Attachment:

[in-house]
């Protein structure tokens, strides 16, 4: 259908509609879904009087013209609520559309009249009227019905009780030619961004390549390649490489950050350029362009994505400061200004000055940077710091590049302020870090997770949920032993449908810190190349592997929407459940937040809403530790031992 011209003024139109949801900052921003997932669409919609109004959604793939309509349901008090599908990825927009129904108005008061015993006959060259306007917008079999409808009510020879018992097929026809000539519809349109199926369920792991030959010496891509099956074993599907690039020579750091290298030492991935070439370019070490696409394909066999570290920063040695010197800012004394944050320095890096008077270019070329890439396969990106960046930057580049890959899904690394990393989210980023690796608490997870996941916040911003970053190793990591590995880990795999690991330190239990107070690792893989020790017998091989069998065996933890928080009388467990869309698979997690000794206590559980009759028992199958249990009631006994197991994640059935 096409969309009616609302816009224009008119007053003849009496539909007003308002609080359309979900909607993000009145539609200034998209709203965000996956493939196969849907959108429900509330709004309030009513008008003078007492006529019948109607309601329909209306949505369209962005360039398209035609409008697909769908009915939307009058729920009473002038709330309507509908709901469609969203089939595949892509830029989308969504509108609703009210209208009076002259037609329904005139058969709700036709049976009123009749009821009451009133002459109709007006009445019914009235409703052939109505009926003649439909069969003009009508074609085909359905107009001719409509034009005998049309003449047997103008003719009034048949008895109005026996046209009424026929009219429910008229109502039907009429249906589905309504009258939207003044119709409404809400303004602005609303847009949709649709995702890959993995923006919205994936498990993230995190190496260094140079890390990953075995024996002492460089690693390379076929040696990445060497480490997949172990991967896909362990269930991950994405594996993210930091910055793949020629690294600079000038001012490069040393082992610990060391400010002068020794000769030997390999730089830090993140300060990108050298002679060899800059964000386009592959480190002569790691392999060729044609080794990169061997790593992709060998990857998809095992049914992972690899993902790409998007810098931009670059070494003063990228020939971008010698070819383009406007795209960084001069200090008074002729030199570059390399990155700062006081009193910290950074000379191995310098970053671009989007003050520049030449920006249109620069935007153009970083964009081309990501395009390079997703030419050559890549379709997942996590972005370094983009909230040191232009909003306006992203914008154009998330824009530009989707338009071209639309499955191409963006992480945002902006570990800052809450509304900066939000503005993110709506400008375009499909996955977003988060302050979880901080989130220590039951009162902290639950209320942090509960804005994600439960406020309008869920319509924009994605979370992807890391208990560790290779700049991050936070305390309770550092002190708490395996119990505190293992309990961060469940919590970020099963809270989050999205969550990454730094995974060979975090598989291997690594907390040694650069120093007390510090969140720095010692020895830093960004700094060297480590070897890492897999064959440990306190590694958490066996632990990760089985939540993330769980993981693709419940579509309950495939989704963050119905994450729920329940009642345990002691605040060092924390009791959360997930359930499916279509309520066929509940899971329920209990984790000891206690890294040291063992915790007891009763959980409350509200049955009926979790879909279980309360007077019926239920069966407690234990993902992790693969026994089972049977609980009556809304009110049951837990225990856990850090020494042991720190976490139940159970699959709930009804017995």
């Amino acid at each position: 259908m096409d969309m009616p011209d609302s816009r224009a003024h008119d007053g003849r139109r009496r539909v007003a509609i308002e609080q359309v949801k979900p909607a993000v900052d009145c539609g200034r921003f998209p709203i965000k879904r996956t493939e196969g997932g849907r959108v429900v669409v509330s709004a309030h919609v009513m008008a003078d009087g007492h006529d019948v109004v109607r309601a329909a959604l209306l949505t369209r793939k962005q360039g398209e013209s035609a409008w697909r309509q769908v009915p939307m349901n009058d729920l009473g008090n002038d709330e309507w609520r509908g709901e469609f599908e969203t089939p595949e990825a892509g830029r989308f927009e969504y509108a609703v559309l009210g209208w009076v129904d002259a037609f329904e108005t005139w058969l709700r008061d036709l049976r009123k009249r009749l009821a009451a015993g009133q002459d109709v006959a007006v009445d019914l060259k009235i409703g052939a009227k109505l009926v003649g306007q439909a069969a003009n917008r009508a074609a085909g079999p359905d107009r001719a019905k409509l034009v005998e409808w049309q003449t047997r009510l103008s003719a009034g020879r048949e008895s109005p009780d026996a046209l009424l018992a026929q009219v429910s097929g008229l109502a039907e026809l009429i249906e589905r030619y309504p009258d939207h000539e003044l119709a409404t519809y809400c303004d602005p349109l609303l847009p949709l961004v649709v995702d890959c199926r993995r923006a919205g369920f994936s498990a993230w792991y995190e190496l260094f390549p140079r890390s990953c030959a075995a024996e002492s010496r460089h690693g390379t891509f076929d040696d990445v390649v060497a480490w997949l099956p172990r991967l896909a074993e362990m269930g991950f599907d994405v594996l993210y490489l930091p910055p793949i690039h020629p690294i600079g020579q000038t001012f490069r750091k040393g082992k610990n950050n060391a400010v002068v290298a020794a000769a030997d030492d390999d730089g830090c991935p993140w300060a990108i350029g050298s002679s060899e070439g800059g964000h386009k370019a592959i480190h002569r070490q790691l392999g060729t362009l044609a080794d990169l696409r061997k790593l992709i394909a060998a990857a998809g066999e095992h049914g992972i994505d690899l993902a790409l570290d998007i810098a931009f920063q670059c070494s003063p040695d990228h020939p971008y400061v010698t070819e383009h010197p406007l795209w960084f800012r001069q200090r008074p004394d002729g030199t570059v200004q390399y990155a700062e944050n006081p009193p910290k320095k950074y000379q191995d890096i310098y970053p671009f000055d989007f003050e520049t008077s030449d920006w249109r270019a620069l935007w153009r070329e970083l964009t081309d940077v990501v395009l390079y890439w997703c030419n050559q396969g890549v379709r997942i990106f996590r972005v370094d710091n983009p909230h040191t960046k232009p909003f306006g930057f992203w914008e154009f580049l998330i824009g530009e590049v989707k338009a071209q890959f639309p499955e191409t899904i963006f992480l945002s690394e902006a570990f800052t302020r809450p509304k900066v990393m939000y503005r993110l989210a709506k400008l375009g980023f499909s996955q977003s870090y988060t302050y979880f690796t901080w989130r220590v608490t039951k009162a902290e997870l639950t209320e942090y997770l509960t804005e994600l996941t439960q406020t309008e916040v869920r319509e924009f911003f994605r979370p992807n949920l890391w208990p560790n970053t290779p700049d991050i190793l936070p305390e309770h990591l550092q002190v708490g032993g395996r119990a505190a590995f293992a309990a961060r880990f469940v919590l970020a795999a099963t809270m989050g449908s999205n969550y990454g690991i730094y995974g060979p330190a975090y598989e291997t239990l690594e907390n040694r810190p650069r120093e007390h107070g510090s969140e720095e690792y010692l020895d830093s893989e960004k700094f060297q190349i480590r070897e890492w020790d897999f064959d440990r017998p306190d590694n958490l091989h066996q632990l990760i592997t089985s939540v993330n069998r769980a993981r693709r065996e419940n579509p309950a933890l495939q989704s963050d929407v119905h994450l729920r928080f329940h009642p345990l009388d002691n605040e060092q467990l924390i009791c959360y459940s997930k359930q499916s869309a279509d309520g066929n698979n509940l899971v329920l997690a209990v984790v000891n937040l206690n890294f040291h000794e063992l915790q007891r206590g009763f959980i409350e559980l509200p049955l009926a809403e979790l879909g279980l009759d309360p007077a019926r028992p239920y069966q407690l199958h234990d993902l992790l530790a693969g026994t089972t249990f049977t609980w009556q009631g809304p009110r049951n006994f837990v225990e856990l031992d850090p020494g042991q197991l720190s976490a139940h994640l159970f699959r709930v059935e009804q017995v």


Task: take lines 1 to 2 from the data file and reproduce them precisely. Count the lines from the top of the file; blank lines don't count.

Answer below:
[in-house]
């Protein structure tokens, strides 16, 4: 259908509609879904009087013209609520559309009249009227019905009780030619961004390549390649490489950050350029362009994505400061200004000055940077710091590049302020870090997770949920032993449908810190190349592997929407459940937040809403530790031992 011209003024139109949801900052921003997932669409919609109004959604793939309509349901008090599908990825927009129904108005008061015993006959060259306007917008079999409808009510020879018992097929026809000539519809349109199926369920792991030959010496891509099956074993599907690039020579750091290298030492991935070439370019070490696409394909066999570290920063040695010197800012004394944050320095890096008077270019070329890439396969990106960046930057580049890959899904690394990393989210980023690796608490997870996941916040911003970053190793990591590995880990795999690991330190239990107070690792893989020790017998091989069998065996933890928080009388467990869309698979997690000794206590559980009759028992199958249990009631006994197991994640059935 096409969309009616609302816009224009008119007053003849009496539909007003308002609080359309979900909607993000009145539609200034998209709203965000996956493939196969849907959108429900509330709004309030009513008008003078007492006529019948109607309601329909209306949505369209962005360039398209035609409008697909769908009915939307009058729920009473002038709330309507509908709901469609969203089939595949892509830029989308969504509108609703009210209208009076002259037609329904005139058969709700036709049976009123009749009821009451009133002459109709007006009445019914009235409703052939109505009926003649439909069969003009009508074609085909359905107009001719409509034009005998049309003449047997103008003719009034048949008895109005026996046209009424026929009219429910008229109502039907009429249906589905309504009258939207003044119709409404809400303004602005609303847009949709649709995702890959993995923006919205994936498990993230995190190496260094140079890390990953075995024996002492460089690693390379076929040696990445060497480490997949172990991967896909362990269930991950994405594996993210930091910055793949020629690294600079000038001012490069040393082992610990060391400010002068020794000769030997390999730089830090993140300060990108050298002679060899800059964000386009592959480190002569790691392999060729044609080794990169061997790593992709060998990857998809095992049914992972690899993902790409998007810098931009670059070494003063990228020939971008010698070819383009406007795209960084001069200090008074002729030199570059390399990155700062006081009193910290950074000379191995310098970053671009989007003050520049030449920006249109620069935007153009970083964009081309990501395009390079997703030419050559890549379709997942996590972005370094983009909230040191232009909003306006992203914008154009998330824009530009989707338009071209639309499955191409963006992480945002902006570990800052809450509304900066939000503005993110709506400008375009499909996955977003988060302050979880901080989130220590039951009162902290639950209320942090509960804005994600439960406020309008869920319509924009994605979370992807890391208990560790290779700049991050936070305390309770550092002190708490395996119990505190293992309990961060469940919590970020099963809270989050999205969550990454730094995974060979975090598989291997690594907390040694650069120093007390510090969140720095010692020895830093960004700094060297480590070897890492897999064959440990306190590694958490066996632990990760089985939540993330769980993981693709419940579509309950495939989704963050119905994450729920329940009642345990002691605040060092924390009791959360997930359930499916279509309520066929509940899971329920209990984790000891206690890294040291063992915790007891009763959980409350509200049955009926979790879909279980309360007077019926239920069966407690234990993902992790693969026994089972049977609980009556809304009110049951837990225990856990850090020494042991720190976490139940159970699959709930009804017995």